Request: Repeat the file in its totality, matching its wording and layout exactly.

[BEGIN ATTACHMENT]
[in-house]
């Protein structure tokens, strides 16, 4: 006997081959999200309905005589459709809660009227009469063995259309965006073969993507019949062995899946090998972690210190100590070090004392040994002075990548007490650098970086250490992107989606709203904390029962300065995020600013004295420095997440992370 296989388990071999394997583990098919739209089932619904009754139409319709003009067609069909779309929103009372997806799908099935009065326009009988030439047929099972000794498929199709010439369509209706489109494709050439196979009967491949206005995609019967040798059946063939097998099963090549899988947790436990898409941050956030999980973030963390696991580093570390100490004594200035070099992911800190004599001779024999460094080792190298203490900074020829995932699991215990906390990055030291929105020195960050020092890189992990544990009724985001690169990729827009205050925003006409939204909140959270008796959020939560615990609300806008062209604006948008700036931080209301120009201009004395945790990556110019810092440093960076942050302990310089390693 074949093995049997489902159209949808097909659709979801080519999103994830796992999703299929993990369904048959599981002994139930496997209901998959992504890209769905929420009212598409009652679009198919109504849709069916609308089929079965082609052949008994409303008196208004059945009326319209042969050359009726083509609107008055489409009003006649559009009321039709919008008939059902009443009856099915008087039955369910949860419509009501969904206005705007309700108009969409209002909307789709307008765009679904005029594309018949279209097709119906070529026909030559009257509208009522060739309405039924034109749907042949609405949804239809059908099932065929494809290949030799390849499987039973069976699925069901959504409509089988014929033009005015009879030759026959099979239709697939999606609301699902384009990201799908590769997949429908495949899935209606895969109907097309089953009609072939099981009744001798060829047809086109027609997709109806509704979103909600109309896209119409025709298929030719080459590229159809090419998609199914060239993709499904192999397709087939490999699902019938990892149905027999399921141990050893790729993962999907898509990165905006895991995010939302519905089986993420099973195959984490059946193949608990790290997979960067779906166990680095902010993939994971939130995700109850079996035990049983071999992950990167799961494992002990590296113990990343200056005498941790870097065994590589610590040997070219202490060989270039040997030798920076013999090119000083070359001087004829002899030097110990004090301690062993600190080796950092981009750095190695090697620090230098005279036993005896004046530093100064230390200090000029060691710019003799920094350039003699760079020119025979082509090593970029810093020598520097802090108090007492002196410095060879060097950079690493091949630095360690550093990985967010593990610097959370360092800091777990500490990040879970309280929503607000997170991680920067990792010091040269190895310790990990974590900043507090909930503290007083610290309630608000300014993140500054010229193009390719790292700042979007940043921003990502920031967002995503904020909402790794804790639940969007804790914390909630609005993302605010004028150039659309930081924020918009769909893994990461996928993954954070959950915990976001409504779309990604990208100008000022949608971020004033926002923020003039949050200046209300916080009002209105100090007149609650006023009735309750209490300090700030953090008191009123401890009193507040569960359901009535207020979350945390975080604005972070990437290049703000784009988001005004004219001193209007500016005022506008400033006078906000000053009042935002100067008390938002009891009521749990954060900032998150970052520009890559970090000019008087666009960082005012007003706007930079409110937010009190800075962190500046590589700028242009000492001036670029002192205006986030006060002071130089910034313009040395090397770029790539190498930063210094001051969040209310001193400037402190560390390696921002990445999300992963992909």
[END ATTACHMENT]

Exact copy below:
[in-house]
């Protein structure tokens, strides 16, 4: 006997081959999200309905005589459709809660009227009469063995259309965006073969993507019949062995899946090998972690210190100590070090004392040994002075990548007490650098970086250490992107989606709203904390029962300065995020600013004295420095997440992370 296989388990071999394997583990098919739209089932619904009754139409319709003009067609069909779309929103009372997806799908099935009065326009009988030439047929099972000794498929199709010439369509209706489109494709050439196979009967491949206005995609019967040798059946063939097998099963090549899988947790436990898409941050956030999980973030963390696991580093570390100490004594200035070099992911800190004599001779024999460094080792190298203490900074020829995932699991215990906390990055030291929105020195960050020092890189992990544990009724985001690169990729827009205050925003006409939204909140959270008796959020939560615990609300806008062209604006948008700036931080209301120009201009004395945790990556110019810092440093960076942050302990310089390693 074949093995049997489902159209949808097909659709979801080519999103994830796992999703299929993990369904048959599981002994139930496997209901998959992504890209769905929420009212598409009652679009198919109504849709069916609308089929079965082609052949008994409303008196208004059945009326319209042969050359009726083509609107008055489409009003006649559009009321039709919008008939059902009443009856099915008087039955369910949860419509009501969904206005705007309700108009969409209002909307789709307008765009679904005029594309018949279209097709119906070529026909030559009257509208009522060739309405039924034109749907042949609405949804239809059908099932065929494809290949030799390849499987039973069976699925069901959504409509089988014929033009005015009879030759026959099979239709697939999606609301699902384009990201799908590769997949429908495949899935209606895969109907097309089953009609072939099981009744001798060829047809086109027609997709109806509704979103909600109309896209119409025709298929030719080459590229159809090419998609199914060239993709499904192999397709087939490999699902019938990892149905027999399921141990050893790729993962999907898509990165905006895991995010939302519905089986993420099973195959984490059946193949608990790290997979960067779906166990680095902010993939994971939130995700109850079996035990049983071999992950990167799961494992002990590296113990990343200056005498941790870097065994590589610590040997070219202490060989270039040997030798920076013999090119000083070359001087004829002899030097110990004090301690062993600190080796950092981009750095190695090697620090230098005279036993005896004046530093100064230390200090000029060691710019003799920094350039003699760079020119025979082509090593970029810093020598520097802090108090007492002196410095060879060097950079690493091949630095360690550093990985967010593990610097959370360092800091777990500490990040879970309280929503607000997170991680920067990792010091040269190895310790990990974590900043507090909930503290007083610290309630608000300014993140500054010229193009390719790292700042979007940043921003990502920031967002995503904020909402790794804790639940969007804790914390909630609005993302605010004028150039659309930081924020918009769909893994990461996928993954954070959950915990976001409504779309990604990208100008000022949608971020004033926002923020003039949050200046209300916080009002209105100090007149609650006023009735309750209490300090700030953090008191009123401890009193507040569960359901009535207020979350945390975080604005972070990437290049703000784009988001005004004219001193209007500016005022506008400033006078906000000053009042935002100067008390938002009891009521749990954060900032998150970052520009890559970090000019008087666009960082005012007003706007930079409110937010009190800075962190500046590589700028242009000492001036670029002192205006986030006060002071130089910034313009040395090397770029790539190498930063210094001051969040209310001193400037402190560390390696921002990445999300992963992909």